Abdominoplasty or tummy tuck, is a common term for the surgical procedure to correct a protruding or loose, sagging abdomen. Areas to be treated may include the center of the abdomen or may extend to the entire area between the lower rib cage and pubic bone, as well as to the sides and back.
Abdominal contouring can be performed using a variety of techniques. When localized fat is the cause, abdominal contour surgery may be performed using only liposuction techniques. When excess fat is combined with loose, sagging skin and tissue, a tummy tuck removes unwanted fat, tissues and skin by excision. Abdominal muscles that have weakened or separated, a condition called diastasis, can also be corrected with an abdominoplasty.
Abdominoplasty is not a substitute for weight loss or an appropriate exercise program. Although the results of abdominoplasty are technically permanent, the positive outcome can be greatly diminished by significant fluctuations in weight. For this reason, individuals who are planning substantial weight loss or women who may be considering future pregnancies may be advised to postpone an abdominoplasty.
Abdominoplasty is best performed on adults of any age who are in good health, are close to the ideal weight for their body type and size, are moderately fit and, overall, have good muscle tone. Good candidates are:
» Healthy individuals who do not have a life-threatening illness or medical conditions that can impair healing
» Individuals with a positive outlook and specific goals in mind for body contouring
In addition, previous abdominal surgery may limit the potential results of abdominoplasty. In women who have undergone cesarean section, the existing scars may often be incorporated or revised for new incisions.
Abdominoplasty will be individualized to the specific conditions that may include:
» Excess localized fat in the abdominal area
» Loose and sagging skin in the abdominal region
» Weakened or separated abdominal muscles due to pregnancy, weight loss or aging
Abdominoplasty cannot correct stretch marks, although these may be removed or improved if they are located on the areas of excess skin that will be excised. There are variations to the procedure dependant by correction necessary to achieve a good result. Incisions length and pattern depend on the amount and location of excess skin to be removed, as well as surgical technique.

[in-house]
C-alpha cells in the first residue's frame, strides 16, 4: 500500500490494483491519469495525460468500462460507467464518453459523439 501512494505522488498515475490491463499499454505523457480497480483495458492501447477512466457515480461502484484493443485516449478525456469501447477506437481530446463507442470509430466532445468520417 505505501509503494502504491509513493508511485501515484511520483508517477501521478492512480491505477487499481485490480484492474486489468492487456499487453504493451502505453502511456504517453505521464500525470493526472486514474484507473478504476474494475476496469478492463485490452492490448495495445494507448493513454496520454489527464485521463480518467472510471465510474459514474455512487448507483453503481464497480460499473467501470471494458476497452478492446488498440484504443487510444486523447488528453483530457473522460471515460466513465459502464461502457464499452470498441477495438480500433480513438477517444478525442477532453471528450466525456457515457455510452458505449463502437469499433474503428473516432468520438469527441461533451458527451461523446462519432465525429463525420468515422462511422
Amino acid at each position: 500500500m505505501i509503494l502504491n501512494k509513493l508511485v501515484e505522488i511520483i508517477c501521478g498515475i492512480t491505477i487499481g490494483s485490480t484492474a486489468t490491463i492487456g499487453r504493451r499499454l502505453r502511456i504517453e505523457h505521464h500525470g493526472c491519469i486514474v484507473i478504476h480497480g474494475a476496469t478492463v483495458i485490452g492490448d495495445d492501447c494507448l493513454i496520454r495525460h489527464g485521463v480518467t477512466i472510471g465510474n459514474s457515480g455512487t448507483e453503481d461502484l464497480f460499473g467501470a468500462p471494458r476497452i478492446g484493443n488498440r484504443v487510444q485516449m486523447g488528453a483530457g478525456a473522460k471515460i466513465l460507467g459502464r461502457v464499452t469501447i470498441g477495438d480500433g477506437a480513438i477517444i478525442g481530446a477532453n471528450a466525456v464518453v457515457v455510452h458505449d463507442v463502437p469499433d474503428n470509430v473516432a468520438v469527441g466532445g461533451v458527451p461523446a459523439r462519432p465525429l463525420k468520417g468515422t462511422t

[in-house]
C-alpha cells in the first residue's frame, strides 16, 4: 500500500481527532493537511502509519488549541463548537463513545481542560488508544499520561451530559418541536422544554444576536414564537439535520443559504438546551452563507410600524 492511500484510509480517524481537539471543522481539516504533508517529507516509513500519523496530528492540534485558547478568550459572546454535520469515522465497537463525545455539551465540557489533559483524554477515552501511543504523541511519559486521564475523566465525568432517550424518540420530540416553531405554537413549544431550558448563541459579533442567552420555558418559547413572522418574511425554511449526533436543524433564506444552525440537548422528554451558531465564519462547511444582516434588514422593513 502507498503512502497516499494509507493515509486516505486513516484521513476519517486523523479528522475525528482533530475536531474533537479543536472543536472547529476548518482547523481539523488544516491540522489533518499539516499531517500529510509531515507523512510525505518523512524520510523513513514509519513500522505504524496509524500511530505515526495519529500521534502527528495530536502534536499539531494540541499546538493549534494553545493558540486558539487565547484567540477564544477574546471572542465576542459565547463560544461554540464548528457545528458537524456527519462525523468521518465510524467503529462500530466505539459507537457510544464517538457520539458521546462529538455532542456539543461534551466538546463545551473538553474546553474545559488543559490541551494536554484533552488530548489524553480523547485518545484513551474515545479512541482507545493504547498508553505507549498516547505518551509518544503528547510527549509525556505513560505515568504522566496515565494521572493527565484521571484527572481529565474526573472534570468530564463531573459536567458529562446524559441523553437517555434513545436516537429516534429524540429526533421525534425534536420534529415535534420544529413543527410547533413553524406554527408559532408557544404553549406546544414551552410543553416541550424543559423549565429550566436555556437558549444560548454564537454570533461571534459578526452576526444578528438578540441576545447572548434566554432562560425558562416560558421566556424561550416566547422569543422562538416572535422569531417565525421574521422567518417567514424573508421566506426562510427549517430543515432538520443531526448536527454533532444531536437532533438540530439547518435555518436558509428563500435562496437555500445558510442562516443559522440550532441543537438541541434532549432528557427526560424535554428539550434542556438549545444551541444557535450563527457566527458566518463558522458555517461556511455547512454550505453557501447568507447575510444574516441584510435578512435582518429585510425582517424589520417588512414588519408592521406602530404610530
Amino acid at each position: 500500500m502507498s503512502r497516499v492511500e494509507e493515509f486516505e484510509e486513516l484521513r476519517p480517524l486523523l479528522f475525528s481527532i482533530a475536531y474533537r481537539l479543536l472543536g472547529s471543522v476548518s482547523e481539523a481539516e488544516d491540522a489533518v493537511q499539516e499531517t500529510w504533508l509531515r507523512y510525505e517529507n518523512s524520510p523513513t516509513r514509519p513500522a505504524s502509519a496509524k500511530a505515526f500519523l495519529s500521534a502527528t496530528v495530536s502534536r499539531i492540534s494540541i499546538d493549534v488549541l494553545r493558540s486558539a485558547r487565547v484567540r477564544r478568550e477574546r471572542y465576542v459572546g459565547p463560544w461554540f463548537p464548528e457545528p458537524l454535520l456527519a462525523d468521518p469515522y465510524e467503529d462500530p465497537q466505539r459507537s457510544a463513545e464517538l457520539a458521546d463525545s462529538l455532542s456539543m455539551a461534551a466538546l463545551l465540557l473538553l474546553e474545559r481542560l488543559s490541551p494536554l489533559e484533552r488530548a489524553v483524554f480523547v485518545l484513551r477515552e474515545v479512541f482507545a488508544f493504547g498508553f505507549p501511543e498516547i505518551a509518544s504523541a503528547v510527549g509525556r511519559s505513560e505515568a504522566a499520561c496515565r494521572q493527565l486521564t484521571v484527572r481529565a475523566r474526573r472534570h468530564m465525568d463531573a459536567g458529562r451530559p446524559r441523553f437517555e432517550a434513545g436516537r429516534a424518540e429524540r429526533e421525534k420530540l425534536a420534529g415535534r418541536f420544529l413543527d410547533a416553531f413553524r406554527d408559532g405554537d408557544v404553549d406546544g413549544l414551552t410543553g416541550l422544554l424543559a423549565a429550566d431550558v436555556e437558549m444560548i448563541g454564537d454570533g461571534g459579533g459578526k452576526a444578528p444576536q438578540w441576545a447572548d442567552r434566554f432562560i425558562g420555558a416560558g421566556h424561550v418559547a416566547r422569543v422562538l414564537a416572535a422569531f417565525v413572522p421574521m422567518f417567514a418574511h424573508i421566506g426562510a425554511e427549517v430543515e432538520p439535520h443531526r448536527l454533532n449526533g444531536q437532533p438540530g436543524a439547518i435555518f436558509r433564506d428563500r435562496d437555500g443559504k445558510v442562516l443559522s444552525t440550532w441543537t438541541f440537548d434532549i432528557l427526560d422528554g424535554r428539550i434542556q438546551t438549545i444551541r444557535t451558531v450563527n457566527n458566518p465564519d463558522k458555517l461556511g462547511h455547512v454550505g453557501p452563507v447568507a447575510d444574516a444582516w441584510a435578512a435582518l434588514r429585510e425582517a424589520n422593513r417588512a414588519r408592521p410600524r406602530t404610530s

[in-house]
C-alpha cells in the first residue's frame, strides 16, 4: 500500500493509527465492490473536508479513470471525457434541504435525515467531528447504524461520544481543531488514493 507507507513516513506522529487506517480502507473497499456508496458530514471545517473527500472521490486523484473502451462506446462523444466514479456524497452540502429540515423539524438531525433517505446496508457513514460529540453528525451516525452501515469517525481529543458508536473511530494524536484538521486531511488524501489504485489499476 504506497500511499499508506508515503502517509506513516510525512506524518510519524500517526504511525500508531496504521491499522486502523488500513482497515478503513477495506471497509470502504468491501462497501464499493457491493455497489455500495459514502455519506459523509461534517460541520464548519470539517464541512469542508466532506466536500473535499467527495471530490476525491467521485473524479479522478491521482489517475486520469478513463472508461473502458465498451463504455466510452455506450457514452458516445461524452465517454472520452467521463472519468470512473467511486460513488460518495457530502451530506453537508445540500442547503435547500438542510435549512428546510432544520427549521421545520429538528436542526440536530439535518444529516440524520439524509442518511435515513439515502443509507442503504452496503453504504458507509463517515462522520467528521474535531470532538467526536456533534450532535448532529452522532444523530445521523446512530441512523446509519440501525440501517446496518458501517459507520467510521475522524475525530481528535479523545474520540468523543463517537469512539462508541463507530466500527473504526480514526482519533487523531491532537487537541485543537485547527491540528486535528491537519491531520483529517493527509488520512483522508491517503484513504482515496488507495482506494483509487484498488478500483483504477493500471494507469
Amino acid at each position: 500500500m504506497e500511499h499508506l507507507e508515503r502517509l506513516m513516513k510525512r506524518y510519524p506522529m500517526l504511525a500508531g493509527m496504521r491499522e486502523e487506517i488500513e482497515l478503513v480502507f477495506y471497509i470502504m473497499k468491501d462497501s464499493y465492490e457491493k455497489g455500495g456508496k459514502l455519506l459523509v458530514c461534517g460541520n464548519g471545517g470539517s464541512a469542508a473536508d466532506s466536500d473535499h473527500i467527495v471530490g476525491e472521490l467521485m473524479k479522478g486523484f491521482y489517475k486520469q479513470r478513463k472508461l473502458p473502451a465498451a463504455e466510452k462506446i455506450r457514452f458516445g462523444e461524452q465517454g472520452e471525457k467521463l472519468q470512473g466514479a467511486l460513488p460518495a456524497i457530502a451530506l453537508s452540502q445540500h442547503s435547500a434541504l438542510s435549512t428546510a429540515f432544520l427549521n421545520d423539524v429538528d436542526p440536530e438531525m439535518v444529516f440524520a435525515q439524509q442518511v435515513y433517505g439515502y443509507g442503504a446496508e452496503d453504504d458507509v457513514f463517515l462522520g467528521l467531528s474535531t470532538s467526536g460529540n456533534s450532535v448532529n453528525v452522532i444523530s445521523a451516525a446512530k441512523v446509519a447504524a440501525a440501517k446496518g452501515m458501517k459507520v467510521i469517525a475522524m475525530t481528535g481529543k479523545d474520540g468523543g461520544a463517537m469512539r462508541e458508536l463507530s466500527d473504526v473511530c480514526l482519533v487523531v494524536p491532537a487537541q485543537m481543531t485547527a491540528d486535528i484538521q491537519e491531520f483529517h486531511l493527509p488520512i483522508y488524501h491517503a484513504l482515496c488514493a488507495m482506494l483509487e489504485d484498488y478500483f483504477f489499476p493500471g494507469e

Surgical removal of excess skin and fat may be combined with liposuction during abdominoplasty or to recontour other areas of the body.
Once abdominoplasty is completed, dressing or bandages may be applied to the incisions and a compression garment is used to minimize swelling and to support the abdomen. A tube may be temporally placed under the skin to drain any excess blood that may collect.
Initial healing includes swelling and discomfort at the incision sites. The patients will be instructed to return to light walking as soon as possible to minimize the complications and must avoid bending, straining or lifting for several days. A return to light activity is possible usually within a few days of surgery.
Initial wound healing may take 7 to 14 days, any sutures will be removed some time after that. Healing will continue for several weeks as swelling dissipates and incision lines continue to improve.
Possible risks of abdominoplasty include hematoma, seroma, infection or poor healing of the incision site and risks associated with anesthesia.
The result of abdominoplasty are visible almost immediately, however it may take several months for the final result. Numbness and a firm feeling over the skin’s surface will resolve over the following months. It may take a year or more for incision lines to refine to some degree.
The new profile of the abdomen is relatively permanent, so long the patient maintains weight and general fitness.